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British army's hidden sexual harassment problem slowly coming to light

US Rep. Ilhan Omar (D-MN) (L) talks with Speaker of the House Nancy Pelosi (D-CA) during a rally with fellow Democrats before voting on H.R. 1, or the People Act, on the East Steps of the US Capitol on March 08, 2019 in Washington, DC. (AFP photo)
Female soldiers in the British army are subject to widespread sexual harassment and abuse

As the British army tries to come to terms with its failure to fully capitalize on the propaganda potential of the coronavirus crisis it now has to contend with a new headache, notably female soldiers complaining of sexual harassment.

A senior former female army officer has told Sky News that the British army needs its own #MeToo “moment” to address “all past and present cases of sexual assault, harassment and everyday sexism”.

Lieutenant Colonel Diane Allen, who left the army in February, told Sky News she was part of a private “outpouring of grievances” by female army officers in a “closed online forum”, which was triggered by sexual harassment claims leveled at disgraced Holywood film producer Harvey Weinstein.  

Although popularized by the Weinstein scandal, the #MeToo movement in fact has a deeper history.

In short it is a generic international movement aimed at empowering women in the face of sexual harassment, particularly in the workplace at the hands of powerful male bosses.

Its origins can be traced to the activism of African-American woman Tarana Burke beginning in 2006.

Lt Col Allen recounted to Sky News some of her harrowing experiences in the British army. These include drunken male soldiers trying to break down her bedroom door at the barracks she was based in the 1990s with a view to raping her.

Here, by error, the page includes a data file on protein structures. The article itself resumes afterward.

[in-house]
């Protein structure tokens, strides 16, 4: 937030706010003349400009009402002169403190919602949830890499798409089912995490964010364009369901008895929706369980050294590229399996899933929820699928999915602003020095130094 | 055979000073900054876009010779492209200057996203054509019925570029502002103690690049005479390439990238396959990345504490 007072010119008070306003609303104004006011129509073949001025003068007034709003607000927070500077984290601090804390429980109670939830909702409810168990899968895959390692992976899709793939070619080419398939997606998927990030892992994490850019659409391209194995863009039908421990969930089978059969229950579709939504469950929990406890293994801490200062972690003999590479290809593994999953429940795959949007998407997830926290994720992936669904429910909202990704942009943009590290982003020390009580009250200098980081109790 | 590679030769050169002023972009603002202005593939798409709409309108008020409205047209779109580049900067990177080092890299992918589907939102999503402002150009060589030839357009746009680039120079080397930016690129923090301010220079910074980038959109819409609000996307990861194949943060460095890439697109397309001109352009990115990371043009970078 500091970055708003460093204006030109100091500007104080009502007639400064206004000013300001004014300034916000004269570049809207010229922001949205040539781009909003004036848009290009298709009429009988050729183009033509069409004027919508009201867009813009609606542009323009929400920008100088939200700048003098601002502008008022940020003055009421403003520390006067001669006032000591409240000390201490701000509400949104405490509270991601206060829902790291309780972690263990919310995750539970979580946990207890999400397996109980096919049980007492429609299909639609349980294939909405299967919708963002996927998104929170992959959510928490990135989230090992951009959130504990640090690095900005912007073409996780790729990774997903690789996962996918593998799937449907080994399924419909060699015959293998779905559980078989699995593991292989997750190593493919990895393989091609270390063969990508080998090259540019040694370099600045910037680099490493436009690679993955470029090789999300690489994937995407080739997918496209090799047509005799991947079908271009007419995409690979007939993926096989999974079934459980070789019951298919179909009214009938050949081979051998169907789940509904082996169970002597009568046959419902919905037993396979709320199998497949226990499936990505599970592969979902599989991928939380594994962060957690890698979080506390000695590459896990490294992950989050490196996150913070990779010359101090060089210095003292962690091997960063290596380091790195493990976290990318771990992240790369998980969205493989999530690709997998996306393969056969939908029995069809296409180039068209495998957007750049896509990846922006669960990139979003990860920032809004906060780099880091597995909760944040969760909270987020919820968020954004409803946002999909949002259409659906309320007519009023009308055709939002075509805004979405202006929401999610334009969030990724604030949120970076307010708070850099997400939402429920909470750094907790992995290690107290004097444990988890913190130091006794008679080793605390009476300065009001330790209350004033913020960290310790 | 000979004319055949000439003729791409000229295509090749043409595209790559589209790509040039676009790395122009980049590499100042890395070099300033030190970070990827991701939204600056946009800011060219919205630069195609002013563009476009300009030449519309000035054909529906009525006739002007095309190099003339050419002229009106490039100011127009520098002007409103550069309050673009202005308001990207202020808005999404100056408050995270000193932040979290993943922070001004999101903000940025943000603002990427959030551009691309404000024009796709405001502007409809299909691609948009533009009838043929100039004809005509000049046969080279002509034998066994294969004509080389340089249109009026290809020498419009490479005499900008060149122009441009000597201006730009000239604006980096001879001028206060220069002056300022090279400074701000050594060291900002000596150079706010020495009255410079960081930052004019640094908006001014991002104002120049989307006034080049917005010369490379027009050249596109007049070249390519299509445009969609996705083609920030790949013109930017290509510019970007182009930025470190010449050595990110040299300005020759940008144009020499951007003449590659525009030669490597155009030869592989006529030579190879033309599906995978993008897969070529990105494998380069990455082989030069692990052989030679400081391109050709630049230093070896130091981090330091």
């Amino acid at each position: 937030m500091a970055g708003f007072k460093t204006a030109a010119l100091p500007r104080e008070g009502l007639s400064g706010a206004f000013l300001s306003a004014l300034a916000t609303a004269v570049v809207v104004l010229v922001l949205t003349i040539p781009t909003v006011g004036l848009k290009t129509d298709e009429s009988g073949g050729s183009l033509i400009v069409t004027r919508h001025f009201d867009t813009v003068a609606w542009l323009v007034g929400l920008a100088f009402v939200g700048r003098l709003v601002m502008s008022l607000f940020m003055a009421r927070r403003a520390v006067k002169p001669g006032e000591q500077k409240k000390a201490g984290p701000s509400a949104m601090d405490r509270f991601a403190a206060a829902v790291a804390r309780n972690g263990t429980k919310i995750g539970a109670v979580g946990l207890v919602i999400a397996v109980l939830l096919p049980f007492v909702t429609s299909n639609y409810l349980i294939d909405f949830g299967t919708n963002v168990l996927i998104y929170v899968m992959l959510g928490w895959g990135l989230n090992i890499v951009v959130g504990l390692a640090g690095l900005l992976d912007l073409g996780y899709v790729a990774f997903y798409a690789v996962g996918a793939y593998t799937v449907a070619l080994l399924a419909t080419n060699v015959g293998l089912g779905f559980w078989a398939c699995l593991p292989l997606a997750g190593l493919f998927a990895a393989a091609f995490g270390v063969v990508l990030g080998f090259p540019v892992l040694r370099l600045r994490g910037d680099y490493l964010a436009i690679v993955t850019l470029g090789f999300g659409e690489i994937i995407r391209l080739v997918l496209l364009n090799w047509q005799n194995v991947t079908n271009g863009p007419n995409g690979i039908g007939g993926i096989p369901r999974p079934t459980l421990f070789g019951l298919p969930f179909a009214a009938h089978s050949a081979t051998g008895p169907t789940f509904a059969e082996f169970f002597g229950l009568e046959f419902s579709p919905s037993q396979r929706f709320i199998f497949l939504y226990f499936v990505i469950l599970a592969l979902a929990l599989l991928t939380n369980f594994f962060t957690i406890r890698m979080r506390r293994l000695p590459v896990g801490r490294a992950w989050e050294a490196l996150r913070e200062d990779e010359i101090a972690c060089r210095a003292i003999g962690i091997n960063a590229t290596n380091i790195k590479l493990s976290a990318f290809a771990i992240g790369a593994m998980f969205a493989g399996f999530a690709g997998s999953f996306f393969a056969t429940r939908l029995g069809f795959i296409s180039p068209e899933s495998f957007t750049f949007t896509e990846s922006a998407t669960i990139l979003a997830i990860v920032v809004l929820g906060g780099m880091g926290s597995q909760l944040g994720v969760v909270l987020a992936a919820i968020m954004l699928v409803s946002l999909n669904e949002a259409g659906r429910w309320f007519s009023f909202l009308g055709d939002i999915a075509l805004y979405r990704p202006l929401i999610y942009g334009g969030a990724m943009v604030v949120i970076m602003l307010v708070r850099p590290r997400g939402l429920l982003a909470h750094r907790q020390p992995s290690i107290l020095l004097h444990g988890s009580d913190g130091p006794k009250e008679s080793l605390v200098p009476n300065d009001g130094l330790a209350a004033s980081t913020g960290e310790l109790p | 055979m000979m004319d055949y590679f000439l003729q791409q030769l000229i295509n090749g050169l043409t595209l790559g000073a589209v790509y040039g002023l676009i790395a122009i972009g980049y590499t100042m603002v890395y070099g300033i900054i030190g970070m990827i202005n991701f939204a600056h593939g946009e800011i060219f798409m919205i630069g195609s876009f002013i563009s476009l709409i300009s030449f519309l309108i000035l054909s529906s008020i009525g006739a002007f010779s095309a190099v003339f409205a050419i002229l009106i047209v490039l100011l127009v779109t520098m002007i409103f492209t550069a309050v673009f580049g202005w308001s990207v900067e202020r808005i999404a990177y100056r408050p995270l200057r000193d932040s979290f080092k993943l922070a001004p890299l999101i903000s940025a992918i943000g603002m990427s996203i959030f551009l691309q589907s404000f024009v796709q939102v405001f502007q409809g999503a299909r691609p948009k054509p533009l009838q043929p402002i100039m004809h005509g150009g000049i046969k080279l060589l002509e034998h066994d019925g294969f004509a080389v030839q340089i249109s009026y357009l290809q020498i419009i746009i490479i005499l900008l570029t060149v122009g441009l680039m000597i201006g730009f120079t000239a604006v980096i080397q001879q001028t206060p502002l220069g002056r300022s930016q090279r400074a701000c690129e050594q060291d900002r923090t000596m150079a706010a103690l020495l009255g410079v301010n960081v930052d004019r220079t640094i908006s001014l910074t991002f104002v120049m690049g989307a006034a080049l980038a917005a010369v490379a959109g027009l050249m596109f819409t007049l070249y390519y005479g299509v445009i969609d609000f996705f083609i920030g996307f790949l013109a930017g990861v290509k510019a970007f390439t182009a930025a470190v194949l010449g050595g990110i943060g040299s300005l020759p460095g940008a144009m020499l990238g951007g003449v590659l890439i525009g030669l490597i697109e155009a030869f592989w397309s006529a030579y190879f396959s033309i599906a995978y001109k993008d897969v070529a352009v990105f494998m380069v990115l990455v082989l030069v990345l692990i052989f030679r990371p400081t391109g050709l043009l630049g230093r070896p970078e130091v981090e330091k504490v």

She also claims she was denied promotion three years ago because of issues related to gender and sexuality.

From her discussion with Sky News it is clear that Allen is solely focused on fighting sexual harassment inside the British army as she does not discuss the army’s horrific record of violating the rights and honor of female citizens of foreign countries.

Earlier this year it was reported that the army’s much-vaunted 3rd Parachute regiment was caught up in a prostitution scandal in Kenya.  

Allen’s attempt to start a movement inside the army to bring all cases of sexual harassment to light – and to subsequently demand accountability – will be viewed as highly unwelcome by army commanders and their civilian bosses in the Ministry of Defense.

The British army is already grappling with issues related to racial discrimination with the latest survey indicating that a high percentage of ethnic minority soldiers suffer from bullying and broader discriminatory practices.

Furthermore, army bosses have to contend with a long-standing recruitment challenge stretching back three decades.  


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